When I shared Screw Finding Your Passion by Mark Manson, I accompanied it with a stat that said, “Fuckin’ amazing article. A wake up call for me.” It was really exactly that. There were so many things that were awesome from that article, but the highlights for me were these:
“The common complaint among a lot of these people is that they need to ‘find their passion.’
I call bullshit. You already found your passion, you’re just ignoring it. Seriously, you’re awake 16 hours a day, what the fuck do you do with your time? You’re doing something, obviously. You’re talking about something. There’s some topic or activity or idea that dominates a significant amount of your free time, your conversations, your web browsing, and it dominates them without you consciously pursuing it or looking for it.
It’s right there in front of you, you’re just avoiding it.”
I realized that I love interviewing, covering the arts, writing in this blog, reading self help books and writing inspirational posts, writing fiction, writing poems, doing spoken word poetry, writing personal essays, writing in my diary, reading about great leaders and thinkers, teaching people through my Freewriting Adventures, developing a curriculum for writers, writing about feminism, writing about my community, singing, doing arts and crafts, writing humorous posts–and I am doing them all.
So what am I scared about? Why do I still feel like I don’t know what I’m passionate about? How much time should I spend on my various interests to make me feel accomplished? When am I going to accept that all of these make up who I am?
I also love this part:
“And even then, who says you need to make money doing what you love? Since when does everyone feel entitled to love every fucking second of their job? Really, what is so wrong with working an OK normal job with some cool people you like, and then pursuing your passion in your free time on the side?”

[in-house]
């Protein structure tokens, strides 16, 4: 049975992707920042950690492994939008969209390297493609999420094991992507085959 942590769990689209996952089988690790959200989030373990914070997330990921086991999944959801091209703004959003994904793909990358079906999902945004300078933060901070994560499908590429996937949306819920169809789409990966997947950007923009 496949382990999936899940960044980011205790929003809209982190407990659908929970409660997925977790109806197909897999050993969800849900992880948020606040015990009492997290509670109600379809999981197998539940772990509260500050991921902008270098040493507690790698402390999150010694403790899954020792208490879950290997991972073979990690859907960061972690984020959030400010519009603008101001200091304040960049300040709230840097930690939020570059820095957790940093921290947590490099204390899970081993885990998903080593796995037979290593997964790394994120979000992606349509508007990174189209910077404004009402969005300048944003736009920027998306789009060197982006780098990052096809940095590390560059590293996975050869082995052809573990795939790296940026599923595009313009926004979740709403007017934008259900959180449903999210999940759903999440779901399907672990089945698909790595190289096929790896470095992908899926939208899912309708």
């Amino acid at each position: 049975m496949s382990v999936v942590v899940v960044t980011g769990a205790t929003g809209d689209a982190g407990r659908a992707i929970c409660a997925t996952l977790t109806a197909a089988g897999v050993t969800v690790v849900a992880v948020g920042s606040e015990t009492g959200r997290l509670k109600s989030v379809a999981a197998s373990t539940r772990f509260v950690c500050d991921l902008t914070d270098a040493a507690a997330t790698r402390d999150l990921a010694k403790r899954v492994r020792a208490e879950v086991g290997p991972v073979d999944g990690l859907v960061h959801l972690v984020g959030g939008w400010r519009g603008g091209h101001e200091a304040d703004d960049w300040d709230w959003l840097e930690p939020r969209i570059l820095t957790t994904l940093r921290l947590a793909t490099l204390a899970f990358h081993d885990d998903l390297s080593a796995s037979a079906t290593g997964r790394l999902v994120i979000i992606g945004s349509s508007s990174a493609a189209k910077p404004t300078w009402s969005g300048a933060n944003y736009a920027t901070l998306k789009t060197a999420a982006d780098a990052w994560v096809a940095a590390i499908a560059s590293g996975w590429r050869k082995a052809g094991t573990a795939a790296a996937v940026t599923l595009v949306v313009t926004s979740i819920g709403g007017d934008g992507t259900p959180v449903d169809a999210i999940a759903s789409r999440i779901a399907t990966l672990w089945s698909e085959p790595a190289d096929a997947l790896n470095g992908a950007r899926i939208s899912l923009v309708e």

One of my recent resolutions is to work toward an income-generating multi-creative life. I get saddened whenever I remember that Freewriting Adventures is not income generating, and there’s such a big craving to be validated by money–like I’m a legit reporter because I’m paid for it, but I don’t feel like a legit artist, singer, writer of fiction, writer of poetry, spoken word artist, comedic writer, personal essay writer, etc.
I’ve been denying the validity of every other part of who I am that doesn’t generate income, but now I realized that they give me so much more–they make me happy. Obviously, more money would be nice, especially now that I have so many health-related expenses and sadly medicines are not covered by our health card, but fuck, they make me happy. I should recognize that. I should give them due credit. They are giving me such an amazing and irreplaceable resource. They make me happy.
- If Others Become Better Than You, So What?
- Counterintuitive Advice: Lower Your Standards
- Mid-Year Report: Spend More Time With People
- The Freedom of Not Trying to Prove Yourself
- Three Things That Make Me Feel Accomplished
- To Shift or Not to Shift
- Click here for more Happiness and Inspiration
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Note: For some entries in this blog, a few names and details have been deliberately and willingly changed by the author. This is a personal decision made by the author for specific reasons known to her and is not an endorsement for censorship.
All the opinions expressed in this page and in this blog are my own and do not represent the official stances of the companies, institutions, and organizations that I am affiliated with. I am a person. I’m not just a manifestation of corporate interests. I have an identity that is separate from my company because even if human beings are paid for a service by corporations, human beings are not owned by corporations.